Over 13 installments, this series will dive deep into the 12 known scholarship players that make up the 2022-2023 Missouri basketball roster. Some installments might be more in-depth than others, if only because of the data and film available. In addition, evaluating players with multiple years of experience is more straightforward than younger peers.
The pieces read like a birds-eye scouting report. They skew more toward the offensive end of the court for two reasons. First, a player’s offensive metrics are more reliable than defensive data and less team-dependent. Second, it’s considerably easier to describe a player’s qualities with more well-known offensive statistics. As always, we encourage interaction from our readers. Please drop us a comment or find me on Twitter @DataMizzou.
At first glance, you might assume Nick Honor shows up in a position room for Eli Drinkwitz. But, instead, the point guard might be among the essential pieces imported to Mizzou Arena. The Orlando native arrived after playing two seasons for Clemson, where he suited up after a season spent at Fordham. In those early days, Honor, the former Class 5A Player of the Year in Florida, was a scoring guard, putting up 15 points per game. Yet the move to ACC country came with a recast.
Playing for Brad Brownell, Honor found himself a system that wasn’t built around ball screens or handoffs and also split ball-handling duties. As a junior, it meant Honor and Al-Amir Dawes. And last season, Brownell plucked South Florida’s David Collins from the portal and expanded Chase Hunter’s time on the ball. While Honor started 25 games, his usage rate declined to 17.7%, comparable to a role player.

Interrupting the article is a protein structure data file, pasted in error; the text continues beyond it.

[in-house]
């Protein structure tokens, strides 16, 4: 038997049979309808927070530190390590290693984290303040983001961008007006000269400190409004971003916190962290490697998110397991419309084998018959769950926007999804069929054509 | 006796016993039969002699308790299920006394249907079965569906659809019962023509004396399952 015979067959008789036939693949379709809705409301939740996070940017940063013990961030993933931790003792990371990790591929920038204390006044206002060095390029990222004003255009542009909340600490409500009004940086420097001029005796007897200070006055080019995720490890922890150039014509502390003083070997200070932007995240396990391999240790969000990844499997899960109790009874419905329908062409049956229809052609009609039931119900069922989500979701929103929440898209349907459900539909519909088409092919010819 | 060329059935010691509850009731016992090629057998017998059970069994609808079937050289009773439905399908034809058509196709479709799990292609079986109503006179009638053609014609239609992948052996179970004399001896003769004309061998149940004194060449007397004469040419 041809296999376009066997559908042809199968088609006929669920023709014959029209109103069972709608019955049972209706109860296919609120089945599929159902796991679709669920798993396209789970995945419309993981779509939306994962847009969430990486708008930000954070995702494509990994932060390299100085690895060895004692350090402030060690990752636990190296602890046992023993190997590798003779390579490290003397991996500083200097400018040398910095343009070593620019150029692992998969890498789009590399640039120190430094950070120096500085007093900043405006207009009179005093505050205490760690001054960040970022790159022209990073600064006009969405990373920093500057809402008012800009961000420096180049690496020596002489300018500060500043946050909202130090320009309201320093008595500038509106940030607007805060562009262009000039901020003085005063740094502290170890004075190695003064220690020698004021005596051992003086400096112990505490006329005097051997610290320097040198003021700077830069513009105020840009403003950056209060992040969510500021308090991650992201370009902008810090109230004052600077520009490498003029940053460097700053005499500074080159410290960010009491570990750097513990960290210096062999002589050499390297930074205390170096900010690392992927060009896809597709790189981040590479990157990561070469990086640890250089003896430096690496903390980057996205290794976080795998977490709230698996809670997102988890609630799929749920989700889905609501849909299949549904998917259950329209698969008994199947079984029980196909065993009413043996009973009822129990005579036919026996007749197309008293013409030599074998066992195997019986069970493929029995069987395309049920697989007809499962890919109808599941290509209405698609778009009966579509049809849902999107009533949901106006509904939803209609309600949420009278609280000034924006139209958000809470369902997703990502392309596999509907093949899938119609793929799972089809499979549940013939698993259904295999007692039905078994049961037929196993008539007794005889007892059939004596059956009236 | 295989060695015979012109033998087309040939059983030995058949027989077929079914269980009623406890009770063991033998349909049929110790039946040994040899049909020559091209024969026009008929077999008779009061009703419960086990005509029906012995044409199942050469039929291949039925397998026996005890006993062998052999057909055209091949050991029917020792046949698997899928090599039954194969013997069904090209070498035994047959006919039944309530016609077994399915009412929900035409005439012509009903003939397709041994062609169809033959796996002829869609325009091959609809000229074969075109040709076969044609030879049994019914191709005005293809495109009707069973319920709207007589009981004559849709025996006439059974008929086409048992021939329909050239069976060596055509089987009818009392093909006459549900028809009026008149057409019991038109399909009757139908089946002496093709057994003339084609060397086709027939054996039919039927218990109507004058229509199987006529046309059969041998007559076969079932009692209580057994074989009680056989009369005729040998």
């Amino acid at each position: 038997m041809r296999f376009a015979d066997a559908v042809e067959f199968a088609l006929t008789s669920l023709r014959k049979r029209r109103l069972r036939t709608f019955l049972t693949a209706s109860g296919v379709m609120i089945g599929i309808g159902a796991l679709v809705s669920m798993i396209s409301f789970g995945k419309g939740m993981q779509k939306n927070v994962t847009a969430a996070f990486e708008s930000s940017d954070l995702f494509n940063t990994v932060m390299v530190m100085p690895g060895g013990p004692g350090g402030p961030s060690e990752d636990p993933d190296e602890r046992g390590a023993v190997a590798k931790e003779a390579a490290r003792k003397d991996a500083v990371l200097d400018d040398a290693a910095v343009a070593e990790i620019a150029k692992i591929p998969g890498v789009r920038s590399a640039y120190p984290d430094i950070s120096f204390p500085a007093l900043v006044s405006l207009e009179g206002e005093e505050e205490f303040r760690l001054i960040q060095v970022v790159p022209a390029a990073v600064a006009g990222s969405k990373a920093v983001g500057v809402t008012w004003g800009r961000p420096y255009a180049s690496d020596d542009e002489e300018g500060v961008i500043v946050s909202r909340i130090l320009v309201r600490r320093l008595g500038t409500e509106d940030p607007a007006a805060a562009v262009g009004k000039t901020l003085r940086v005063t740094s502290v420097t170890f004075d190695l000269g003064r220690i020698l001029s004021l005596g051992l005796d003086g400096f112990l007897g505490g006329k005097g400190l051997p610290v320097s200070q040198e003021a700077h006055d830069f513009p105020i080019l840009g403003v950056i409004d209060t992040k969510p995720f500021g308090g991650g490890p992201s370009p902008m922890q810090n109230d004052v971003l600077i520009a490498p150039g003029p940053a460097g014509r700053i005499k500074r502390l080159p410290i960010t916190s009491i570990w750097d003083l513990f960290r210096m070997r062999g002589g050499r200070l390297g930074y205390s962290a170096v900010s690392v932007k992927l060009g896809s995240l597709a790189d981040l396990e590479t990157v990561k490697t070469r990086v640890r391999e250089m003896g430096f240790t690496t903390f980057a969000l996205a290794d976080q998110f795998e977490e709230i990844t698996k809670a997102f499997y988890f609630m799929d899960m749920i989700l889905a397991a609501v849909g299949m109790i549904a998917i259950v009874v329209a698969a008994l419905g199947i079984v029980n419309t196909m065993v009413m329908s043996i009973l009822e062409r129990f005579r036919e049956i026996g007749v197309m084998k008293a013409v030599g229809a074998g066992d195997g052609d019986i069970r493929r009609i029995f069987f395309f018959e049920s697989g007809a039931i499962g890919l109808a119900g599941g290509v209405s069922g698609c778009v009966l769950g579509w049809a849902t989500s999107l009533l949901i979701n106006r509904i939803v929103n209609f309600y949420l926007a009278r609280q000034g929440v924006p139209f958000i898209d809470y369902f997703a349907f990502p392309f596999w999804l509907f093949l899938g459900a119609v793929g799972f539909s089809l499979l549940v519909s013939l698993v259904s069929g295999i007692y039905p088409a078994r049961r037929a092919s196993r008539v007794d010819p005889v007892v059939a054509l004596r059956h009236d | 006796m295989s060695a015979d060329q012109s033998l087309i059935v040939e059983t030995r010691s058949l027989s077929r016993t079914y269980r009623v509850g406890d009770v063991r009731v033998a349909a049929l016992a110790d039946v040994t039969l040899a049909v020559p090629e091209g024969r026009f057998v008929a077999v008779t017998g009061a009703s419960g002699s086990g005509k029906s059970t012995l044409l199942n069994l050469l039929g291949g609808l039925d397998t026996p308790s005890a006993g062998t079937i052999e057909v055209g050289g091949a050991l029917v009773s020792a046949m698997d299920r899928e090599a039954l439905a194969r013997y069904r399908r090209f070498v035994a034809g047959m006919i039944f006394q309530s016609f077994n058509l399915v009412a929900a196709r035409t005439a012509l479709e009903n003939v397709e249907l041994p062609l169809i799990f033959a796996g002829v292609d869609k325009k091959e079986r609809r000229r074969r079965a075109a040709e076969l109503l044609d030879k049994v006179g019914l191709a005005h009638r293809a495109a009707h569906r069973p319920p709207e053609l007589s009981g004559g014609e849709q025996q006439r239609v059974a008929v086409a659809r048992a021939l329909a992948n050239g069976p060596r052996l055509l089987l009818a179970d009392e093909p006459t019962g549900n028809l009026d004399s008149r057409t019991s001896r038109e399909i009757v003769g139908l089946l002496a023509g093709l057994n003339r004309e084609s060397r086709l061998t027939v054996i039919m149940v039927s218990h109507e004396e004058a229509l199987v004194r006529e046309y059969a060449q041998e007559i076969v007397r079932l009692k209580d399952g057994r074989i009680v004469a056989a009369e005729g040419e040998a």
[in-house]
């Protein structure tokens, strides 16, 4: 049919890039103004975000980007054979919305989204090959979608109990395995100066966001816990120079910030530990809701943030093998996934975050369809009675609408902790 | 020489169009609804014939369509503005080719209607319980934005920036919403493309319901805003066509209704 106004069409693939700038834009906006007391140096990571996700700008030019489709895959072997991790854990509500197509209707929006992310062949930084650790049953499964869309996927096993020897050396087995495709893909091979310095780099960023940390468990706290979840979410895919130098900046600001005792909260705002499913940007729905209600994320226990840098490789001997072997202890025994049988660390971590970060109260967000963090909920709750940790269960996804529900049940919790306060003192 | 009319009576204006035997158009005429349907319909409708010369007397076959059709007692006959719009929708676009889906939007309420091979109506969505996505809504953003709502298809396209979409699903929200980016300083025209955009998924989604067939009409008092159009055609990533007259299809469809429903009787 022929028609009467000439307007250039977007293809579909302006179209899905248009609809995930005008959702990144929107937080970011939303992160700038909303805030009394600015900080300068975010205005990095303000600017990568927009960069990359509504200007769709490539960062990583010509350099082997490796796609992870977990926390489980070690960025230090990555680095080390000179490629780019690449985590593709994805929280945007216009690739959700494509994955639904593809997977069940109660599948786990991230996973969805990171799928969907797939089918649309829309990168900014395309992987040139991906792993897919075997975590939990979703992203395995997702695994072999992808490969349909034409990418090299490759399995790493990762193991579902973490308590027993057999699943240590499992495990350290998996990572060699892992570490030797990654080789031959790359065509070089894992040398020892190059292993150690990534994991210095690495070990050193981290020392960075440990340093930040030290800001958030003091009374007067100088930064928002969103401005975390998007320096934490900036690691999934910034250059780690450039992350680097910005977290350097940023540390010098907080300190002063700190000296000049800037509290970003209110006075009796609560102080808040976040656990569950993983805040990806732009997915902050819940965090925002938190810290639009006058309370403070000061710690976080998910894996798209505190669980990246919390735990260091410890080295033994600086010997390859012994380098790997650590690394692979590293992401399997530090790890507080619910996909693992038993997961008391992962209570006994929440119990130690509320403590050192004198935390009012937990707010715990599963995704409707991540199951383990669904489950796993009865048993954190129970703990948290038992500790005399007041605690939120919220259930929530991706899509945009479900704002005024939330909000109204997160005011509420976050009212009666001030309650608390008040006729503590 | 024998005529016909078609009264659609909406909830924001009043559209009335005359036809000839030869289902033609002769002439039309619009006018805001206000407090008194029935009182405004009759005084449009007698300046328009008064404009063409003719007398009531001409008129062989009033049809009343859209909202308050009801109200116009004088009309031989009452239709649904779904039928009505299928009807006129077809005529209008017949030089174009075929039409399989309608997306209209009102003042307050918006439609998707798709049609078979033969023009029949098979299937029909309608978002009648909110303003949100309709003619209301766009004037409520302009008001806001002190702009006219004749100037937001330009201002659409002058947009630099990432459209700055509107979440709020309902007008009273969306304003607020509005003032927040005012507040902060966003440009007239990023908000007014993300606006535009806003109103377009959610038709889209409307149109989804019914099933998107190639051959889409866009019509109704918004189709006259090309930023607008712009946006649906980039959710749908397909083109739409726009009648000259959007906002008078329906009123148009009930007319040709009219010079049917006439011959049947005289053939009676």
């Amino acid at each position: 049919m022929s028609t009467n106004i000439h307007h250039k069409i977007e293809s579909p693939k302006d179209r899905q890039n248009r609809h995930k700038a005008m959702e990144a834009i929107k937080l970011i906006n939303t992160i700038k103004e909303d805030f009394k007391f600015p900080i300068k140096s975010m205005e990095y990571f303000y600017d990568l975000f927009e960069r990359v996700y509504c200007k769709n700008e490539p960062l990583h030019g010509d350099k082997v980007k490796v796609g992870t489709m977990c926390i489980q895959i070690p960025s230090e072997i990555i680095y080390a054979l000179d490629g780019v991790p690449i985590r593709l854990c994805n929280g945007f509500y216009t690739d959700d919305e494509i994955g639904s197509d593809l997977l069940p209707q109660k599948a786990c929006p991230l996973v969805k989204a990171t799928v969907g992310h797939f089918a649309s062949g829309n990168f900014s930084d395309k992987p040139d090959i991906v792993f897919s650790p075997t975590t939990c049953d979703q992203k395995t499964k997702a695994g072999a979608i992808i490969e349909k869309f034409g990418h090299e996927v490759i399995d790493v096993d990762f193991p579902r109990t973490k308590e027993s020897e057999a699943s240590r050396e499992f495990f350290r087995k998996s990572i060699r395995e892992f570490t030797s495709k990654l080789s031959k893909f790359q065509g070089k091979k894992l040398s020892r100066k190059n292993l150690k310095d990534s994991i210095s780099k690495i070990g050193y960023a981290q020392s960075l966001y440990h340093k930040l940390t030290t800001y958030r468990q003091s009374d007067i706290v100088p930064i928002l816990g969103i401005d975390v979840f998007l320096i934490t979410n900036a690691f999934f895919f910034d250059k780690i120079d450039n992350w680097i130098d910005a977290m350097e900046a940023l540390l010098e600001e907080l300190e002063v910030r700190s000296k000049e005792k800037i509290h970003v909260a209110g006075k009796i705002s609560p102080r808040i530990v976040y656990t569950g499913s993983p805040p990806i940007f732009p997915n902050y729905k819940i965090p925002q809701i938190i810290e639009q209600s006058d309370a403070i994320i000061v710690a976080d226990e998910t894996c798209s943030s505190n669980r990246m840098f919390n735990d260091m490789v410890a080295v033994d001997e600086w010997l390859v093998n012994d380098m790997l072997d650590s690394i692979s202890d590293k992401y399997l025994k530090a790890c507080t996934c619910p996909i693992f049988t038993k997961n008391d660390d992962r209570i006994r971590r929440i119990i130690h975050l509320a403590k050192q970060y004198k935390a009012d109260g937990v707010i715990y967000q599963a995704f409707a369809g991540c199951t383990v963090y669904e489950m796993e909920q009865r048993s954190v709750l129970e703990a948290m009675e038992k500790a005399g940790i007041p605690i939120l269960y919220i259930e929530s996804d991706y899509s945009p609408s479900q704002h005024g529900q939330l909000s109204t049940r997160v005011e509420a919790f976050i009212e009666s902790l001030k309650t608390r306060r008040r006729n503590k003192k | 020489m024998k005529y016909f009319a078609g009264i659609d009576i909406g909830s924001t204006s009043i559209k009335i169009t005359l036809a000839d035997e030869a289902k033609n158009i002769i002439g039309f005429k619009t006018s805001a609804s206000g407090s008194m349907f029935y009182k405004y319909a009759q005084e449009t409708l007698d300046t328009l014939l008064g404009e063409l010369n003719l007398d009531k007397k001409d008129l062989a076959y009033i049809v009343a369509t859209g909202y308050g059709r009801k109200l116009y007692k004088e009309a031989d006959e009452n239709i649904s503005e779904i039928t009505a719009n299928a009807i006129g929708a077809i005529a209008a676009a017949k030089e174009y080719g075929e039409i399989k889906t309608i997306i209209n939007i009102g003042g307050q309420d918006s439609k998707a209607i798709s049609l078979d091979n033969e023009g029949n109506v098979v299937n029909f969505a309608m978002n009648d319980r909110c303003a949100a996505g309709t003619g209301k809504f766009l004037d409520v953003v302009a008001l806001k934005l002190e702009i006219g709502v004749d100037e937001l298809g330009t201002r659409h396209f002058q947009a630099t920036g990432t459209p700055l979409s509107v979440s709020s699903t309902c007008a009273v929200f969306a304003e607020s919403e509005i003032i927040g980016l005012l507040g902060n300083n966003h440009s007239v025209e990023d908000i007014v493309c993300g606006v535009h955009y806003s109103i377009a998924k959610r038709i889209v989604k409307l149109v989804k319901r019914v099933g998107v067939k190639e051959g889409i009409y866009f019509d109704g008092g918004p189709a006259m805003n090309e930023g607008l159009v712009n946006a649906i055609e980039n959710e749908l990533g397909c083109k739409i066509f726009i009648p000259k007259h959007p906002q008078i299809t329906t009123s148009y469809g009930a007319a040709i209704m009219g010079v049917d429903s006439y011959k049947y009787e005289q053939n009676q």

Still, Honor earned valuable experience on a Clemson squad that earned an NCAA tournament berth in 2021. He finished fourth in the percentage of minutes played each year. Despite entering his fifth collegiate season this year, Honor still has two years of eligibility, should he choose to use them.
Aidan Shaw | Freshman | Hybrid | 6-foot-9, 185 pounds
The word that comes to mind to provide a summation of Honor’s performance: reliable.
Sound underwhelming? Bland? Do you remember last season? We can’t get the image of DaJuan Gordon skidding to the floor in handoffs out of our minds. Or Boogie Coleman and Javon Pickett running weave actions to nowhere. Missouri ranked 339th in turnover rate. Reliable counts as a massive improvement — and you shouldn’t take it for granted.
Over three seasons, Honor has amassed an 18.9 assist rate. That’s unspectacular. But he only turns the ball over 10.4 percent of the time, has a 2.1 assist-to-turnover ratio, and his ball-control index score is 3.3. There will necessarily be some give and take when it comes to being an on-the-ball playmaker. After all, creating offense generally involves some degree of risk. Yet Honor strikes a delicate balance. He’s shown he can move the ball where it needs to go and has done it against high-major defenses.
That has value.
He’s blended that prudent distribution with picking his spots as a scorer. As a freshman, he ran 210 pick-and-rolls for Fordham — 70 more than in two seasons combined at Clemson. While Honor initiates the offense, he spends most possessions off the ball. Now, he’s morphed into a moderate-usage floor spacer. Last season, his most common half-court touch was a spot-up jumper, and those possessions doubled up his PNR scoring chances.
Despite his relative lack of size, Honor has posted solid effective field goal percentages at Clemson. His offensive rating is above average, no doubt buoyed by his ball protection. As a junior, he averaged 0.911 points per possession, ranking in the 68th percentile nationally, and had a plus-12 net rating. According to Pivot Analysis data, Clemson’s net rating only improved by 1.7 points per 100 possessions with him on the floor. Still, there’s some heartening about Honor not being a drag on lineups.
Now, when Honor does hunt shots in ball screens, the results are mixed. Per Synergy data, he averaged 0.656 PPP, including 0.511 last season. By contrast, he’s held his own as a catch-and-shoot option, connecting on 35.6% of his attempts. But what’s especially notable is that his rim finishing (1.244 PPP) improved dramatically last season.